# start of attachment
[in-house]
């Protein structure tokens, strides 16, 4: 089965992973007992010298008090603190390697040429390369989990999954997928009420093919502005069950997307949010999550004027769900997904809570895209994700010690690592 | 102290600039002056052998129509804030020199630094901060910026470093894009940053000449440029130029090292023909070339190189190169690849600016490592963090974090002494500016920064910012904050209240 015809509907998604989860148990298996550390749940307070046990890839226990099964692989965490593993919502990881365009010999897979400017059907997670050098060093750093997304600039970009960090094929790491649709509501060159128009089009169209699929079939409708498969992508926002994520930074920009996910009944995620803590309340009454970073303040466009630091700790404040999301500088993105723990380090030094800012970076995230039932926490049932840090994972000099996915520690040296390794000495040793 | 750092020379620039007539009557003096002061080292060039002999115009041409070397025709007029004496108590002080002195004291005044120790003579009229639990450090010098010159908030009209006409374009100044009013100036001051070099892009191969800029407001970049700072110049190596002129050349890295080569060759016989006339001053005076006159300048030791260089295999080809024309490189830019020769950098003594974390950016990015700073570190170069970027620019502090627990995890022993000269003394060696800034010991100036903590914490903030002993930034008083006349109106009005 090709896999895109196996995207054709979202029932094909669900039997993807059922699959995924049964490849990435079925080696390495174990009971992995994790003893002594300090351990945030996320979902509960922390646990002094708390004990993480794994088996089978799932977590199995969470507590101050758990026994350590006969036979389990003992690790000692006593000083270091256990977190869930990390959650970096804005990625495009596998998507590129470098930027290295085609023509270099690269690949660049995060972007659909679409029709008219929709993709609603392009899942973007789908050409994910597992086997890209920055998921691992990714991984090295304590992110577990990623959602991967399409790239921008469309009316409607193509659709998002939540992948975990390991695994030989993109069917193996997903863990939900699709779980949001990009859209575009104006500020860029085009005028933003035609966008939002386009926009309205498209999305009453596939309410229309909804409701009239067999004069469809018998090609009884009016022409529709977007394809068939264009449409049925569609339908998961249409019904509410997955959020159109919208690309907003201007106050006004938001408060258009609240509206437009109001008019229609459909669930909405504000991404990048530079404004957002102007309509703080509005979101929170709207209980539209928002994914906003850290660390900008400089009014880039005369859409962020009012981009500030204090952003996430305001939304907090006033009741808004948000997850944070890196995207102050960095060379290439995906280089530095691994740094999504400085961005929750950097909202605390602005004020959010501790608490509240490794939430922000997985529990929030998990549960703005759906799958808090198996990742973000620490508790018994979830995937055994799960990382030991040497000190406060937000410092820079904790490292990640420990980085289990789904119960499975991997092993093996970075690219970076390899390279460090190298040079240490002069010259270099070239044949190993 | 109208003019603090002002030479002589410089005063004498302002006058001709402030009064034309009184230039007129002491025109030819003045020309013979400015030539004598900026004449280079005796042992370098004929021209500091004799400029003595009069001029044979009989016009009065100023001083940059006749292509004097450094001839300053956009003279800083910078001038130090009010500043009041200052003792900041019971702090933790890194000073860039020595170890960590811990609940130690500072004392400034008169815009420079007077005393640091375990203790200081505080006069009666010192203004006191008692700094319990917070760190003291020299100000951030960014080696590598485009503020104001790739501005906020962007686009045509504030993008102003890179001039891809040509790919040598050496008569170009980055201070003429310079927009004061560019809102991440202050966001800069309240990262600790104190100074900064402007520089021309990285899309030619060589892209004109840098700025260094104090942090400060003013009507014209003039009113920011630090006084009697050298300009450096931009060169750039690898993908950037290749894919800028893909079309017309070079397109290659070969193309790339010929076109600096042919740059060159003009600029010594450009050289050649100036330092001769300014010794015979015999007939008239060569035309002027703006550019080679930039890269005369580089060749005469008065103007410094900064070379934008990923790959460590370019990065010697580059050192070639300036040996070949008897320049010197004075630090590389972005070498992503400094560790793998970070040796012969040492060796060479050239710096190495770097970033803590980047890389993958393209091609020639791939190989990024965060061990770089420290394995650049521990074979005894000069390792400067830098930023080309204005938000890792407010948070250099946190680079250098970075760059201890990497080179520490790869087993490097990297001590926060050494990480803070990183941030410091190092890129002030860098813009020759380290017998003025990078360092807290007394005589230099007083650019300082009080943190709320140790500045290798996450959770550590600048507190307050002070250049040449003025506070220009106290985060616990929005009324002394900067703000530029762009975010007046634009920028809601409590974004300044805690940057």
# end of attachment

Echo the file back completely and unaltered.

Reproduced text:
[in-house]
């Protein structure tokens, strides 16, 4: 089965992973007992010298008090603190390697040429390369989990999954997928009420093919502005069950997307949010999550004027769900997904809570895209994700010690690592 | 102290600039002056052998129509804030020199630094901060910026470093894009940053000449440029130029090292023909070339190189190169690849600016490592963090974090002494500016920064910012904050209240 015809509907998604989860148990298996550390749940307070046990890839226990099964692989965490593993919502990881365009010999897979400017059907997670050098060093750093997304600039970009960090094929790491649709509501060159128009089009169209699929079939409708498969992508926002994520930074920009996910009944995620803590309340009454970073303040466009630091700790404040999301500088993105723990380090030094800012970076995230039932926490049932840090994972000099996915520690040296390794000495040793 | 750092020379620039007539009557003096002061080292060039002999115009041409070397025709007029004496108590002080002195004291005044120790003579009229639990450090010098010159908030009209006409374009100044009013100036001051070099892009191969800029407001970049700072110049190596002129050349890295080569060759016989006339001053005076006159300048030791260089295999080809024309490189830019020769950098003594974390950016990015700073570190170069970027620019502090627990995890022993000269003394060696800034010991100036903590914490903030002993930034008083006349109106009005 090709896999895109196996995207054709979202029932094909669900039997993807059922699959995924049964490849990435079925080696390495174990009971992995994790003893002594300090351990945030996320979902509960922390646990002094708390004990993480794994088996089978799932977590199995969470507590101050758990026994350590006969036979389990003992690790000692006593000083270091256990977190869930990390959650970096804005990625495009596998998507590129470098930027290295085609023509270099690269690949660049995060972007659909679409029709008219929709993709609603392009899942973007789908050409994910597992086997890209920055998921691992990714991984090295304590992110577990990623959602991967399409790239921008469309009316409607193509659709998002939540992948975990390991695994030989993109069917193996997903863990939900699709779980949001990009859209575009104006500020860029085009005028933003035609966008939002386009926009309205498209999305009453596939309410229309909804409701009239067999004069469809018998090609009884009016022409529709977007394809068939264009449409049925569609339908998961249409019904509410997955959020159109919208690309907003201007106050006004938001408060258009609240509206437009109001008019229609459909669930909405504000991404990048530079404004957002102007309509703080509005979101929170709207209980539209928002994914906003850290660390900008400089009014880039005369859409962020009012981009500030204090952003996430305001939304907090006033009741808004948000997850944070890196995207102050960095060379290439995906280089530095691994740094999504400085961005929750950097909202605390602005004020959010501790608490509240490794939430922000997985529990929030998990549960703005759906799958808090198996990742973000620490508790018994979830995937055994799960990382030991040497000190406060937000410092820079904790490292990640420990980085289990789904119960499975991997092993093996970075690219970076390899390279460090190298040079240490002069010259270099070239044949190993 | 109208003019603090002002030479002589410089005063004498302002006058001709402030009064034309009184230039007129002491025109030819003045020309013979400015030539004598900026004449280079005796042992370098004929021209500091004799400029003595009069001029044979009989016009009065100023001083940059006749292509004097450094001839300053956009003279800083910078001038130090009010500043009041200052003792900041019971702090933790890194000073860039020595170890960590811990609940130690500072004392400034008169815009420079007077005393640091375990203790200081505080006069009666010192203004006191008692700094319990917070760190003291020299100000951030960014080696590598485009503020104001790739501005906020962007686009045509504030993008102003890179001039891809040509790919040598050496008569170009980055201070003429310079927009004061560019809102991440202050966001800069309240990262600790104190100074900064402007520089021309990285899309030619060589892209004109840098700025260094104090942090400060003013009507014209003039009113920011630090006084009697050298300009450096931009060169750039690898993908950037290749894919800028893909079309017309070079397109290659070969193309790339010929076109600096042919740059060159003009600029010594450009050289050649100036330092001769300014010794015979015999007939008239060569035309002027703006550019080679930039890269005369580089060749005469008065103007410094900064070379934008990923790959460590370019990065010697580059050192070639300036040996070949008897320049010197004075630090590389972005070498992503400094560790793998970070040796012969040492060796060479050239710096190495770097970033803590980047890389993958393209091609020639791939190989990024965060061990770089420290394995650049521990074979005894000069390792400067830098930023080309204005938000890792407010948070250099946190680079250098970075760059201890990497080179520490790869087993490097990297001590926060050494990480803070990183941030410091190092890129002030860098813009020759380290017998003025990078360092807290007394005589230099007083650019300082009080943190709320140790500045290798996450959770550590600048507190307050002070250049040449003025506070220009106290985060616990929005009324002394900067703000530029762009975010007046634009920028809601409590974004300044805690940057």